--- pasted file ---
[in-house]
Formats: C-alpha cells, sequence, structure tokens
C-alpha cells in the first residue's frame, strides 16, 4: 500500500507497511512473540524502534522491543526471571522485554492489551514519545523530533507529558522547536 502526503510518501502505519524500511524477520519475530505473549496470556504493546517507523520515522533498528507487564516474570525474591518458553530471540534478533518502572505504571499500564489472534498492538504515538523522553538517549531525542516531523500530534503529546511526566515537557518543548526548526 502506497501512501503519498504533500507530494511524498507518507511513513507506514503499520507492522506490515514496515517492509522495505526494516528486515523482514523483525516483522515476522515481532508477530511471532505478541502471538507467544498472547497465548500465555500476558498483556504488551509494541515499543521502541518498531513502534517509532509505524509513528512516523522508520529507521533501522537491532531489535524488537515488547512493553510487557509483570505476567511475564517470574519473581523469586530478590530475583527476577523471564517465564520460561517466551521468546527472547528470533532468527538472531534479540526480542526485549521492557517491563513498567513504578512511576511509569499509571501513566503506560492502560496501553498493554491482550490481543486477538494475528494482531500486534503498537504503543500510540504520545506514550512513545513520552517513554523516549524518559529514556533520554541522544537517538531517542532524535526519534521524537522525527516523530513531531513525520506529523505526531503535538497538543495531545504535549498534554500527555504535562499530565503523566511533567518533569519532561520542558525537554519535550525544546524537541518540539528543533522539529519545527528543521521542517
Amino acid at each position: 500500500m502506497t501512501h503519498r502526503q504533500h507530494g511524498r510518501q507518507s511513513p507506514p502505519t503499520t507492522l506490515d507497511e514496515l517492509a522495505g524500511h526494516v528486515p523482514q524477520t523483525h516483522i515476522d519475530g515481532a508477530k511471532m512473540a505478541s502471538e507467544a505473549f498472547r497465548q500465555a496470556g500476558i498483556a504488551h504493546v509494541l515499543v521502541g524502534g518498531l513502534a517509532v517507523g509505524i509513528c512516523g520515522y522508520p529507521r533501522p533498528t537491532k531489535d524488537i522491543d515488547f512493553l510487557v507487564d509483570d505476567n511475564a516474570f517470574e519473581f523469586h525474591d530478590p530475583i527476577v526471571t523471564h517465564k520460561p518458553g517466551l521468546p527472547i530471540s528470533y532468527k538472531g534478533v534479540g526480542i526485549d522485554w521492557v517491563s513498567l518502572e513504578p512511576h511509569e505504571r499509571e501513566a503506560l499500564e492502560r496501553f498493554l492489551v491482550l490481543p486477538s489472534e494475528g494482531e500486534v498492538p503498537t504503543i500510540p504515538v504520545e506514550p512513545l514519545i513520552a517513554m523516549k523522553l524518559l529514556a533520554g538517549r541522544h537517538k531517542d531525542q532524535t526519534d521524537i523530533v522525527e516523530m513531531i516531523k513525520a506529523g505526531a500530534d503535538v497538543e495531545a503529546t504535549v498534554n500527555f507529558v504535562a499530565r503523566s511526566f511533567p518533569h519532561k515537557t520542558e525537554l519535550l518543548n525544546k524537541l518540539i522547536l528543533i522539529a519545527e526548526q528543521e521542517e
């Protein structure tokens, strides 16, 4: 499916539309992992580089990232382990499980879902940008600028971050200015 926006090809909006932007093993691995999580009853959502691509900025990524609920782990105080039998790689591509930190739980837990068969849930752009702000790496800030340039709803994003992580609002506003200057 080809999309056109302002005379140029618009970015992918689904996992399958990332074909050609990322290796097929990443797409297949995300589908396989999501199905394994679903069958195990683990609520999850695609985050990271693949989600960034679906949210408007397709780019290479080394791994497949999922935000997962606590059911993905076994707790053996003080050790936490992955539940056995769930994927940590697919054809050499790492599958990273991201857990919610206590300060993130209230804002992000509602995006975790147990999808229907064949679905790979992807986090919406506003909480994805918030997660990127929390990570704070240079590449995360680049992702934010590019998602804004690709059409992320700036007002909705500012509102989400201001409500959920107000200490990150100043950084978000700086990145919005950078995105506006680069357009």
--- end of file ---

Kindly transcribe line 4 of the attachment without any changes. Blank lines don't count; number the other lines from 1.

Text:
Amino acid at each position: 500500500m502506497t501512501h503519498r502526503q504533500h507530494g511524498r510518501q507518507s511513513p507506514p502505519t503499520t507492522l506490515d507497511e514496515l517492509a522495505g524500511h526494516v528486515p523482514q524477520t523483525h516483522i515476522d519475530g515481532a508477530k511471532m512473540a505478541s502471538e507467544a505473549f498472547r497465548q500465555a496470556g500476558i498483556a504488551h504493546v509494541l515499543v521502541g524502534g518498531l513502534a517509532v517507523g509505524i509513528c512516523g520515522y522508520p529507521r533501522p533498528t537491532k531489535d524488537i522491543d515488547f512493553l510487557v507487564d509483570d505476567n511475564a516474570f517470574e519473581f523469586h525474591d530478590p530475583i527476577v526471571t523471564h517465564k520460561p518458553g517466551l521468546p527472547i530471540s528470533y532468527k538472531g534478533v534479540g526480542i526485549d522485554w521492557v517491563s513498567l518502572e513504578p512511576h511509569e505504571r499509571e501513566a503506560l499500564e492502560r496501553f498493554l492489551v491482550l490481543p486477538s489472534e494475528g494482531e500486534v498492538p503498537t504503543i500510540p504515538v504520545e506514550p512513545l514519545i513520552a517513554m523516549k523522553l524518559l529514556a533520554g538517549r541522544h537517538k531517542d531525542q532524535t526519534d521524537i523530533v522525527e516523530m513531531i516531523k513525520a506529523g505526531a500530534d503535538v497538543e495531545a503529546t504535549v498534554n500527555f507529558v504535562a499530565r503523566s511526566f511533567p518533569h519532561k515537557t520542558e525537554l519535550l518543548n525544546k524537541l518540539i522547536l528543533i522539529a519545527e526548526q528543521e521542517e